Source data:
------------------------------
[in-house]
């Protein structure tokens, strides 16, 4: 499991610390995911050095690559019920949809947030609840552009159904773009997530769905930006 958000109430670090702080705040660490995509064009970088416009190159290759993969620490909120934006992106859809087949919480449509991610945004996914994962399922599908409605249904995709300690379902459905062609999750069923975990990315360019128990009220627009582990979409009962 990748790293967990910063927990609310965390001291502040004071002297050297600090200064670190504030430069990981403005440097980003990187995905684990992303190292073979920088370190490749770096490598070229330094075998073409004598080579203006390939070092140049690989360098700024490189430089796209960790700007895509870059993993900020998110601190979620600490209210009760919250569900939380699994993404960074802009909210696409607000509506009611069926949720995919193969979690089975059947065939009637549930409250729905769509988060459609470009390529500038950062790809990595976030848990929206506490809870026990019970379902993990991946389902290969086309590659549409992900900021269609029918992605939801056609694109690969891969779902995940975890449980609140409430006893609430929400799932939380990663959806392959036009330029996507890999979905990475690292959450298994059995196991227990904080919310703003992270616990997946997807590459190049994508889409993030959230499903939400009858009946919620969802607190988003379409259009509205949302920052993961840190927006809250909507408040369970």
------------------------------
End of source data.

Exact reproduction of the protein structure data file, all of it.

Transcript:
[in-house]
């Protein structure tokens, strides 16, 4: 499991610390995911050095690559019920949809947030609840552009159904773009997530769905930006 958000109430670090702080705040660490995509064009970088416009190159290759993969620490909120934006992106859809087949919480449509991610945004996914994962399922599908409605249904995709300690379902459905062609999750069923975990990315360019128990009220627009582990979409009962 990748790293967990910063927990609310965390001291502040004071002297050297600090200064670190504030430069990981403005440097980003990187995905684990992303190292073979920088370190490749770096490598070229330094075998073409004598080579203006390939070092140049690989360098700024490189430089796209960790700007895509870059993993900020998110601190979620600490209210009760919250569900939380699994993404960074802009909210696409607000509506009611069926949720995919193969979690089975059947065939009637549930409250729905769509988060459609470009390529500038950062790809990595976030848990929206506490809870026990019970379902993990991946389902290969086309590659549409992900900021269609029918992605939801056609694109690969891969779902995940975890449980609140409430006893609430929400799932939380990663959806392959036009330029996507890999979905990475690292959450298994059995196991227990904080919310703003992270616990997946997807590459190049994508889409993030959230499903939400009858009946919620969802607190988003379409259009509205949302920052993961840190927006809250909507408040369970």